In an alternative PWN scenario, we assumed that only the TeV point-like component (spatially coincident with the X-ray point-like source) is produced by the PWN powered by the putative pulsar. Under this assumption, the γ-ray efficiency is estimated to be LTeV/Ė ∈ [0.1%,1%]. This is consistent with the range of efficiencies (0.01–10%) found for several VHE PWNe candidates (Gallant et al. 2008).

A simple one-zone leptonic model was considered and is displayed in Fig. 7 (dashed line). The TeV data were computed from the normalized data found in the central extraction region that are displayed in Fig. 5. The calculation of the normalization is detailed in Sect. 2.2. Despite the large spectral uncertainties, an SED modeling was performed to estimate the physical parameters of the source. The model assumes a distribution of accelerated electrons that cool radiatively by means of synchrotron radiation and inverse-Compton scattering, a distance of 4.2 kpc, and an age of 104 yr for the pulsar. This age is younger than that estimated for W41, but still in the estimated range for τc. A good representation of the radio upper limits and X-ray data together with the GeV point-like source upper limits and TeV central component is obtained for an injection spectral index Γinj = −2.0 and a magnetic field of B ≃ 15 μG. The total energy injected to leptons (We ≃ 3.0 × 1047 erg) represents ~10% (or 100%) of the rotational energy that can be injected by the pulsar over its entire lifetime, assuming a constant rotational power of 1037 erg s-1 (or 1036 erg s-1, respectively), which again favors a spin-down power higher than 1036 erg s-1 for the powering pulsar.

In this scenario, the TeV point-like source is assumed to be unrelated to the TeV extended component. Thus, the extended structure seen by Fermi LAT and H.E.S.S. may have two possible origins. Electrons accelerated in the past and affected by radiative losses could create a relic nebula that emits in γ-rays. This ancient PWN would be too faint to be detected in X-rays. An energy-dependent morphology of the γ-ray emission from 1.8 GeV up to 100 TeV might suggest electron cooling in the PWN. However, without any significant variation of the intrinsic sizes of the γ-ray source in this energy range or variation of the spectral slope at VHE energy, this scenario tends to be disfavored. The other possibility suggests that the emission from the interaction of the SNR with the MC is in the line of sight of the PWN γ-ray emission. But the chance probability of detecting two TeV sources in spatial coincidence in the part of the Galactic plane covered by H.E.S.S. (140° × 6°) was estimated to be p ≃ 9.4 × 10-4 from the formula in Akujor (1987). Nevertheless, this configuration may occur, as in the case of W51C, where the TeV source seems to be powered by a PWN and an SNR/MC interaction (Aleksić et al. 2012; Feinstein et al. 2009).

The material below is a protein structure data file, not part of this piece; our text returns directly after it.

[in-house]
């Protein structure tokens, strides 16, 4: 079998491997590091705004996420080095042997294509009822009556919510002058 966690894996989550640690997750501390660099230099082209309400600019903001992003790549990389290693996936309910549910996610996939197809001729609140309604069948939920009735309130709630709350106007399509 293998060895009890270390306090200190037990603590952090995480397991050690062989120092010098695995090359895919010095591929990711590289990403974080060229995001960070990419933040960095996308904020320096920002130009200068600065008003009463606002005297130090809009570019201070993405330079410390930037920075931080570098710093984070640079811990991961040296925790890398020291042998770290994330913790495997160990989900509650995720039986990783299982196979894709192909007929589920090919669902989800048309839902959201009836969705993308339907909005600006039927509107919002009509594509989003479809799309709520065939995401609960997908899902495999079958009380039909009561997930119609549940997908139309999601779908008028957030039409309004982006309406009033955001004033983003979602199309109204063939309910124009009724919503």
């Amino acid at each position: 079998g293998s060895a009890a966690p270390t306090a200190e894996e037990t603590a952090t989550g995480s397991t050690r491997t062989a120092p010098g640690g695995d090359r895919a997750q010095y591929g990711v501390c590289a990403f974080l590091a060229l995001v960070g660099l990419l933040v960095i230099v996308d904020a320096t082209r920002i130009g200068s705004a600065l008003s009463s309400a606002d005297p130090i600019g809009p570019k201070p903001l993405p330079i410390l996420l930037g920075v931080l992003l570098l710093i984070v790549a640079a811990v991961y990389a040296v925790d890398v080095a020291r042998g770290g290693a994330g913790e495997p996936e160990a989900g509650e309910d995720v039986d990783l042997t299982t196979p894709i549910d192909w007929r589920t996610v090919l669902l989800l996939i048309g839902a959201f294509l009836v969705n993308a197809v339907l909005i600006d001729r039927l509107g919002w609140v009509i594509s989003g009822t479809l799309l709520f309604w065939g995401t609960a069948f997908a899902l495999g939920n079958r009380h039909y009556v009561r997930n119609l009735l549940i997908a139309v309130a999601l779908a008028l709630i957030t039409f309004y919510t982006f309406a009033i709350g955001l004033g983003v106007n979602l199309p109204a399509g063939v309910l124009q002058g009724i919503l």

4.2. SNR-MC interaction

Using high-resolution CO observations, Tian et al. (2007) suggested that a MC is located close to the SNR W41 and could even be interacting with the SNR, as proposed by Albert et al. (2006). The γ-ray emission detected by H.E.S.S. (as seen in Fig. 1) is spatially coincident with the 13CO high-density region extracted from GRS data (Jackson et al. 2006), as observed for other interacting SNRs at TeV energy. Direct evidence that the shock wave of W41 is interacting with a MC has been discovered recently. Frail et al. (2013) found two regions with OH maser emission close to the center of the remnant. Only the brightest maser at l,b = (23.26°, −0.31°) is displayed in Figs. 1, 4, and 6.

Fermi LAT observations have already led to the detection of γ-ray emission from several SNRs. Interestingly, SNRs interacting with MCs constitute the dominant class of γ-ray luminous SNRs, and several evolved interacting remnants (i.e., W51C, W44, IC443, and W28) are associated with extended GeV emission (Abdo et al. 2009b, 2010b,c,d). For W41, the estimated luminosity L(0.1−100 GeV) assuming d = 4.2 kpc is similar to that of other interacting SNRs detected by Fermi, as shown in Fig. 8 (Thompson et al. 2012). In this context, Li & Chen (2012) proposed an accumulated diffusion model in which the MC size is taken into account and where the diffusion distance of the injected protons varies as the remnant expands. This illuminated cloud model reproduces the GeV and TeV emission using a reasonable energy budget: the total energy injected up to Emax ≃ 50 TeV is Wp ≃ 1050 erg. The set of parameters is summarized in Table 3 and reproduced in Fig. 7 (dash-dotted line). This model was obtained from the spectrum published in Méhault et al. (2011). The flat spectrum seen by Fermi up to several tens of GeV implies a break at ~100 GeV, which is unusual for interacting SNRs. This led Li & Chen (2012) to use a cloud as large as the shock wave radius and a diffusion coefficient lower than the average Galactic value. This may occur if the interstellar medium is highly ionized by cosmic rays.

thumbnail Fig. 8

GeV luminosity (0.1100 GeV) as a function of diameter squared for each of the SNRs detected with Fermi LAT (Thompson et al. 2012). Filled circles correspond to the SNRs interacting with molecular clouds. Rectangles represent young SNRs. Puppis A, a middle-aged SNR without clear molecular interaction, is shown as an open circle. The source coincident with the SNR W41 is marked by a red triangle.